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Fake science in a global world

The last part of the century has been impacted by the Information Age. Undoubtedly a great improvement for humanity, when a huge library full of specialized books is not necessary anymore to learn about a certain topic. Everything is at thumb´s reach: just by grabbing our phones, introducing a couple of keywords, and scrolling down.

As a world citizen and a young scientist, many times I have found myself reading news about a topic, and then, in disbelieve wondering, is this true? how to be sure?…

From climate change, miraculous health products, to conspiracy theories, I have felt beaten by thousands of bits of dubious information from different sources (including scientific journals) and proudly sponsored by authors who fervently announce the veracity of their findings.

But the problem extends beyond a single person misinformed on a topic. The chain of misinformation spreads as rumors in an instantly connected world, affecting not only a personal decision but also the direction of public policies and investment of economic resources.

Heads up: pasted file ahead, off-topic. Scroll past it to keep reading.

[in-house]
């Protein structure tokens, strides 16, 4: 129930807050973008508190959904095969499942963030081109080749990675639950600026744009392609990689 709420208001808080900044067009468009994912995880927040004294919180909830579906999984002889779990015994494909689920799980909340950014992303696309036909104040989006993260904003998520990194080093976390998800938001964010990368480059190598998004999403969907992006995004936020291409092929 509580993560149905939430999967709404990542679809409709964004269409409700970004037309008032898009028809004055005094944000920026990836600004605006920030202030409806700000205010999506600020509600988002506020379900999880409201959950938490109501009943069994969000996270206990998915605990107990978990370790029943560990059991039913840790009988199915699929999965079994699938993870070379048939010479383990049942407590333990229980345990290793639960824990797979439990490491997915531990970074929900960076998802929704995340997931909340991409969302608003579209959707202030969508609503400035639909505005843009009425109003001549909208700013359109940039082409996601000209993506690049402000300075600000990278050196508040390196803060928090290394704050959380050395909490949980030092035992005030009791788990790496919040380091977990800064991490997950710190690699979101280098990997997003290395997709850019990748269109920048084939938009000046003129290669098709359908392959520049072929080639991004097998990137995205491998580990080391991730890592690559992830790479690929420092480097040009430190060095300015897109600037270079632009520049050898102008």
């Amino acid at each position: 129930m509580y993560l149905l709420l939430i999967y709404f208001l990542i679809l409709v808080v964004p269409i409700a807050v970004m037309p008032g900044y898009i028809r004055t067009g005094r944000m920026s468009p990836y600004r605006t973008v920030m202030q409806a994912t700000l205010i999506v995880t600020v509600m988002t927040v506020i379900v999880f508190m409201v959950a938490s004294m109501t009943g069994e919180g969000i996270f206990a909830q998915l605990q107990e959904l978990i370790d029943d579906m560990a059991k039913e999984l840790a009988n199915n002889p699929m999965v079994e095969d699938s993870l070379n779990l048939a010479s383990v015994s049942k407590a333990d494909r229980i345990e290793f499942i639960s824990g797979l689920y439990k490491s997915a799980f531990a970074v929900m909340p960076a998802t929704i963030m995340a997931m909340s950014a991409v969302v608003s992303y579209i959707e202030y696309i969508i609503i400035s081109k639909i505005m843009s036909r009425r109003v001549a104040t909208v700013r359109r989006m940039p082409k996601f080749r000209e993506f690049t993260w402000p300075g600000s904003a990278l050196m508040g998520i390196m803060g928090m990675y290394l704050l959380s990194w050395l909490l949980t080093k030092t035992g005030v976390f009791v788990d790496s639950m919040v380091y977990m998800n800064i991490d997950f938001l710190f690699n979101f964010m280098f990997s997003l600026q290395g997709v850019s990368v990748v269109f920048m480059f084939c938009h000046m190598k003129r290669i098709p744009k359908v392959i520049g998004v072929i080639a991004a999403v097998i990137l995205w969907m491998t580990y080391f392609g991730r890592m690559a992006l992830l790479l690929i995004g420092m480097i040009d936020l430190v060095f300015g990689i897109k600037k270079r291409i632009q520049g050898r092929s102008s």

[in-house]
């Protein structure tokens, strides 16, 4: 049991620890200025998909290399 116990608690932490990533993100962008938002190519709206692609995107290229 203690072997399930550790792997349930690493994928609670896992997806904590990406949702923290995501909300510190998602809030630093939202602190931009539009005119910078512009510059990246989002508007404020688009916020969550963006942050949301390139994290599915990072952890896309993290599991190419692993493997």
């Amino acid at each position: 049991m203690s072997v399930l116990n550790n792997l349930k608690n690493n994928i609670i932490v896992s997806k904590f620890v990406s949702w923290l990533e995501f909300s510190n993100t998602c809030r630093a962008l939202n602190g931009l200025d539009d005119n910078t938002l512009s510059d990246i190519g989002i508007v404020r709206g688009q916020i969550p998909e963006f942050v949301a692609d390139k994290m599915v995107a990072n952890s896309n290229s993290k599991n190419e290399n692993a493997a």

Knowing that we cannot trust everything we read, the big question arouses: Is there a way to sort out real information from false claims?… Unfortunately, there is not a straightforward answer as the problem of fake science and news has different motives and many participants involved.

Extraordinary claims require extraordinary evidence

― Carl Sagan

Learning about the fake science

I had the opportunity to participate in a seminar about “Science and fake-science in Capitalism” organized by the Kritische Naturwissenschaften group from the Goethe University of Frankfurt. The terminology “fake science” speaks for itself, then what is there to learn about?…

To understand what fake science means we should spend some time thinking about what real science is like. The process of describing a phenomenon applying the scientific method takes time, mainly because after the observation and formulation of a hypothesis, this needs to be tested and challenged. Only after the confirmation of a hypothesis and the contrast of these results with previous knowledge about a topic, a conclusion can be reached.